shows the priority rankings of e-commerce security courses based on the results of Table 3. The Intrusion Detection System course is considered the most important course among e-commerce security courses. Many technology-based courses show high priorities – 1st, 2nd, 5th, 7th, and 10th. The E-commerce Security Policy course is ranked 3rd, the highest rank among security managerial courses. The security policy influences security management infrastructure, training of employees, security documentations, etc., which are closely related to the human factors in a company. The fact that security policy is ranked relatively high means people think that the human factor is important in the success of e-commerce security. Among fundamental security courses, the Analysis of Hacking Techniques course is ranked highest. On the contrary, all encryption courses received low priorities compared to other e-commerce security courses. The Mathematical Crypto-graphy course is ranked lowest, and the Encryption Technology and PKI courses are ranked 24th and 18th, respectively. This shows that people view that theoretical studies on encryption technology are not significant in e- commerce security education. The priorities of e-commerce security courses can be used to develop an e-commerce security curriculum in e- commerce education institutes. When designing a practical and efficient e-commerce curriculum in training e- commerce security experts, the priorities given in Table 4 provide useful guidelines in the selection of e-commerce security courses.

6. CONCLUSIONS In e-commerce environments, security should be considered as an essential factor in their success. In this paper, a curriculum design on e-commerce security was provided to train e-commerce security experts. The 27 e-commerce security courses were constructed by considering existing e- commerce threats, current e-commerce courses, and information security curricula. The Delphi method and the AHP method were used to determine the relative importance and the overall rankings of the designed e- commerce security courses. The current e-commerce system requires an e-commerce professional to have a thorough knowledge of security issues in e-commerce. However, it is difficult to cover all of them in e-commerce education because e-commerce education should also cover general subjects about e- commerce. Therefore, more important courses for e- commerce security should be selected. The research results can serve as useful guidelines in the development of secure e-commerce curricula. To improve the validity of our achievements, the proposed work needs to be verified by further studies. There are very few researches on e-commerce security requirements. A further study on e-commerce security requirements may contribute to designing a more suitable curriculum in e- commerce security. Additionally, our work can provide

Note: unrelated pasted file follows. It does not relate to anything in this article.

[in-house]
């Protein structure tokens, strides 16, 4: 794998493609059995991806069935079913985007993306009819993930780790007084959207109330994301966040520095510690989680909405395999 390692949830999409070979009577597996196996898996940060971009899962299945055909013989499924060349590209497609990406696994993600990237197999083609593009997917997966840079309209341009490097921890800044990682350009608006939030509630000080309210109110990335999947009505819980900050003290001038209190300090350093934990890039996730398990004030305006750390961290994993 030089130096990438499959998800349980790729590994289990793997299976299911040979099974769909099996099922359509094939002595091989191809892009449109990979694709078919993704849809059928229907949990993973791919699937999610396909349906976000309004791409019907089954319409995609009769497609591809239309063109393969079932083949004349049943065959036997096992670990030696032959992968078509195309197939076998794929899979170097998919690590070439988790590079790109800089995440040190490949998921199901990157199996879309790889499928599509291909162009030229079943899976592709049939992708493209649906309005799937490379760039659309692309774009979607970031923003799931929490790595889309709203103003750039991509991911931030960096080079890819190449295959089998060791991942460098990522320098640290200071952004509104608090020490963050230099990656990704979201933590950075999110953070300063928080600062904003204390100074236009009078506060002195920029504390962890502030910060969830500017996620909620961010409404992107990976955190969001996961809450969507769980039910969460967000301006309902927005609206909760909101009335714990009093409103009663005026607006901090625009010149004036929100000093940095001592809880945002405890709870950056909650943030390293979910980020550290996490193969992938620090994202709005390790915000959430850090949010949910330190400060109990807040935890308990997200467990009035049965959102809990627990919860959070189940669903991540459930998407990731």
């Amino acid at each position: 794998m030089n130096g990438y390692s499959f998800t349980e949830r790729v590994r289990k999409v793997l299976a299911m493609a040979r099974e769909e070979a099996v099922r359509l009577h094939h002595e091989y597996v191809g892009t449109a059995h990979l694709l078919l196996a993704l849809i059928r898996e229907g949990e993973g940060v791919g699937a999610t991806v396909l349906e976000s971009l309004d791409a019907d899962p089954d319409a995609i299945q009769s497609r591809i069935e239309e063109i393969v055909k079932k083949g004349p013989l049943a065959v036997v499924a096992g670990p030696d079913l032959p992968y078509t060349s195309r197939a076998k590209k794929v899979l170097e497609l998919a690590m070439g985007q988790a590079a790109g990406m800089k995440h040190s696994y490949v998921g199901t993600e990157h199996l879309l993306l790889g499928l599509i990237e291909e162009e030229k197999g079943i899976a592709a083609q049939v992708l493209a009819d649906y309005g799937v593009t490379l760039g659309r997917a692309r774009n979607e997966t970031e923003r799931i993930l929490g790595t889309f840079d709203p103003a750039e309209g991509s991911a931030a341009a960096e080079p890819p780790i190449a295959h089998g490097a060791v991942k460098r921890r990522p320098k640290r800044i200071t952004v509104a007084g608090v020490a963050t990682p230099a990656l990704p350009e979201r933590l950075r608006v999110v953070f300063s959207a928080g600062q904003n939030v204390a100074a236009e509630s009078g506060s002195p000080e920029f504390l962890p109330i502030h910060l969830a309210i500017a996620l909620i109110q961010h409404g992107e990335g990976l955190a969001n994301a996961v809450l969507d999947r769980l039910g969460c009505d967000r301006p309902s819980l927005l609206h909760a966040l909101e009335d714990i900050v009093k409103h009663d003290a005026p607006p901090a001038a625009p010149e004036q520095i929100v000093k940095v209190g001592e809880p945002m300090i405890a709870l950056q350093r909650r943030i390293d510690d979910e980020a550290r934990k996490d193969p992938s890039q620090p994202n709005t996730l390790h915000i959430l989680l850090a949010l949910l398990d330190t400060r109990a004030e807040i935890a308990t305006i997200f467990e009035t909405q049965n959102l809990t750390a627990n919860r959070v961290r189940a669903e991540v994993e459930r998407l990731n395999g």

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Course Classification Courses Weight

Introduction to E-commerce Security 0.75 Fundamental

(0.105) Privacy and Ethics 0.25

Laws and Regulations 0.275

E-commerce Security Policy 0.475

E-commerce Standards 0.158

Security Strategy

(0.637)

Security Projects for E-commerce 0.092

E-commerce Security Evaluation 0.25

Security

Managerial

Course

(0.281)

Environment Analysis

(0.258) Risk Analysis Management 0.75

Mathematical Cryptography 0.086

Encryption Technology 0.297 Encryption

(0.25) Public Key Infrastructure (PKI) 0.618

Handling Computer Viruses 0.25

Fundamental

Security

Course

(0.135) Threat Analysis

(0.75) Analysis of Hacking Techniques 0.75

Database Concept and Design 0.167 Database Security

(0.086) Database Management and Security 0.833

Website Design and Management 0.185

Web Server Implementation and Management 0.283

Web Programming Language 0.211

Web Security

(0.292)

Server Authentication System 0.321

Firewall Technology 0.305

Network Security 0.528

Mobile Computing Security 0.061

Network Security

(0.292)

Virtual Private Network 0.106

Information Retrieval System Design 0.275

Electronic Payment and Security 0.158

Intrusion Detection System 0.475

Technology-

Based

Course

(0.584)

System Security

Management

(0.331) Distributed Computing Security 0.092

Table 3. Weights of E-commerce Security Courses

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Rank Course 1 Intrusion Detection System

2 Network Security 3 E-commerce Security Policy 4 Analysis of Hacking Techniques

5 Server Authentication System 6 Risk Analysis Management 7 Information Retrieval System Design

8 Firewall Technology 9 Laws and Regulations

10 Web Server Implementation and Management 11 Database Management and Security

12 Web Programming Language 13 Website Design and Management 14 Electronic Payment and Security

15 E-commerce Standards 16 Handling Computer Viruses 17 Introduction to E-commerce Security